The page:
The State Department clamped down further Monday on a program that enables foreign students to visit the United States for up to four months of work and travel, but that has prompted allegations of abusive practices by employers such as Hershey Co.
The department imposed new rules in July aimed at strengthening oversight of the Summer Work Travel program and its special J-1 visa, which are intended to boost cross-cultural understanding but have been criticized as largely providing cheap foreign labor. The rules followed a report by the Associated Press of widespread abuses in the program, which is expected to draw more than 100,000 students to the United States this year, often for jobs at resorts and restaurants.
Controversy erupted in Philadelphia in August as dozens of visiting students assigned to a Hershey candy warehouse in Lebanon County, Pa., carried placards protesting the program. They said that they were paid low wages for hard physical labor and that their pay was drained by deductions for rent, leaving them little time or money to learn about American culture - the main reason they had paid thousands of dollars to participate in the program.
Some Summer Work Travel participants have earned as little as $1 an hour, the AP said, and have wound up in homeless shelters during their U.S. stays.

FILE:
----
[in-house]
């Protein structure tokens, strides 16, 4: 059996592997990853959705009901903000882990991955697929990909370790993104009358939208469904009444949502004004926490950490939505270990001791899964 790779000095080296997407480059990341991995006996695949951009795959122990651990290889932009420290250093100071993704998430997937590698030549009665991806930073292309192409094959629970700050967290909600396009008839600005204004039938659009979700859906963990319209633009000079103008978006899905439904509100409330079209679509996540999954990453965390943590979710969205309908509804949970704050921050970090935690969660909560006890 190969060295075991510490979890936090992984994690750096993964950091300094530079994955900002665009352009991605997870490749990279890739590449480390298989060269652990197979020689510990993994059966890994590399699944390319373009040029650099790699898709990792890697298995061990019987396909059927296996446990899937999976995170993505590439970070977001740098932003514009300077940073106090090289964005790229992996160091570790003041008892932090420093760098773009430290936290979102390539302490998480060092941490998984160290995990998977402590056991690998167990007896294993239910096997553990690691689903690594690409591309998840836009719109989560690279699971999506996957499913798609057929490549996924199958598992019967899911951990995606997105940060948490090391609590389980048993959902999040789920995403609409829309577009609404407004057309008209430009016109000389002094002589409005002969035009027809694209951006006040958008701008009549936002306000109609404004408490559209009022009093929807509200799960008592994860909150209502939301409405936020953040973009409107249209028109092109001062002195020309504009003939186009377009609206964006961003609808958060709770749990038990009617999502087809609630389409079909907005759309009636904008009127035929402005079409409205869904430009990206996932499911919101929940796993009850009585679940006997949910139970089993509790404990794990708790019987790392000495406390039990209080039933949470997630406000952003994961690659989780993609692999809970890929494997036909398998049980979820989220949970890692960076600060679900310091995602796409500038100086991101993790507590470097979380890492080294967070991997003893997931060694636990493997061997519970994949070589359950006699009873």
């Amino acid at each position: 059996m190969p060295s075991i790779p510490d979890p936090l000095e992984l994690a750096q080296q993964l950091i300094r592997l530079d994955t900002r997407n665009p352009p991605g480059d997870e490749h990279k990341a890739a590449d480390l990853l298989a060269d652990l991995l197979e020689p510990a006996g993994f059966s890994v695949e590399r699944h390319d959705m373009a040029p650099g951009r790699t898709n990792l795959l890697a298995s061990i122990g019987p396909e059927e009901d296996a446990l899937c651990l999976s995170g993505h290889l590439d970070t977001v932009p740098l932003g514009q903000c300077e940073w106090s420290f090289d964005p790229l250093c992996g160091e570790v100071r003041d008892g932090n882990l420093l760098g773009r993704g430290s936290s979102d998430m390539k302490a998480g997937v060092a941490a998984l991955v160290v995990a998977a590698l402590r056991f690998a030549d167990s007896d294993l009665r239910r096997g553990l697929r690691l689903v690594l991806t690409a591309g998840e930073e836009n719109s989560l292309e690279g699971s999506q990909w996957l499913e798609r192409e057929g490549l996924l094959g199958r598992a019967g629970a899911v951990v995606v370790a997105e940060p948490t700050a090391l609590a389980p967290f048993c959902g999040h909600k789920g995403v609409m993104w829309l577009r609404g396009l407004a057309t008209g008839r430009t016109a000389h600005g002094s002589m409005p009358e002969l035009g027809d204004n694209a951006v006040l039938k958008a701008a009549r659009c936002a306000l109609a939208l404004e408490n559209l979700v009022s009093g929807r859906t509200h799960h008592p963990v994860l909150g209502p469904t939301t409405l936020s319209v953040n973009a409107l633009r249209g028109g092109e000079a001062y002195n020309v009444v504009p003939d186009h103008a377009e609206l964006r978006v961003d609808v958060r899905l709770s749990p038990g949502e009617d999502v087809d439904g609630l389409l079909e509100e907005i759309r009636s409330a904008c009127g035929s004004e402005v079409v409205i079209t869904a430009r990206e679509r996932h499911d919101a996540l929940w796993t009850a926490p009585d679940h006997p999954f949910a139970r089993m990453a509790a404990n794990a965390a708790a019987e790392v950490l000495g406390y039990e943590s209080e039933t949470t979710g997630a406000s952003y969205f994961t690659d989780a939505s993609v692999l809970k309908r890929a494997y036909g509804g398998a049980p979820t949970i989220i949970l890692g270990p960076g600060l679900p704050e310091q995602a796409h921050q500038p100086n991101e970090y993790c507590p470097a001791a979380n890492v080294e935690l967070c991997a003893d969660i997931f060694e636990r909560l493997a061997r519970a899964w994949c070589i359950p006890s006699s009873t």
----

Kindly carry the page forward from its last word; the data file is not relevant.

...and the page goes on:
After the Hershey workers' protest, the U.S. Labor Department said it had opened two investigations into conditions at the company's warehouse: one by the Wage and Hour Division, the other by the Occupational Safety and Health Administration.
In a public notice Monday, the State Department said it was taking further steps now because "the number of program complaints received this year continues to remain unacceptably high." Complaints include improper work placements, fraudulent job offers, job cancellations, inappropriate work hours, and problems regarding housing and transportation.
The department said it would freeze sponsors' participation at 2011 levels and not consider new applications from sponsor organizations that serve as intermediaries between students and prospective employers. More than 50 organizations, such as the Council for Educational Travel, serve as sponsors of the program, acting as intermediaries to businesses or outsourcing companies that place foreign students in jobs.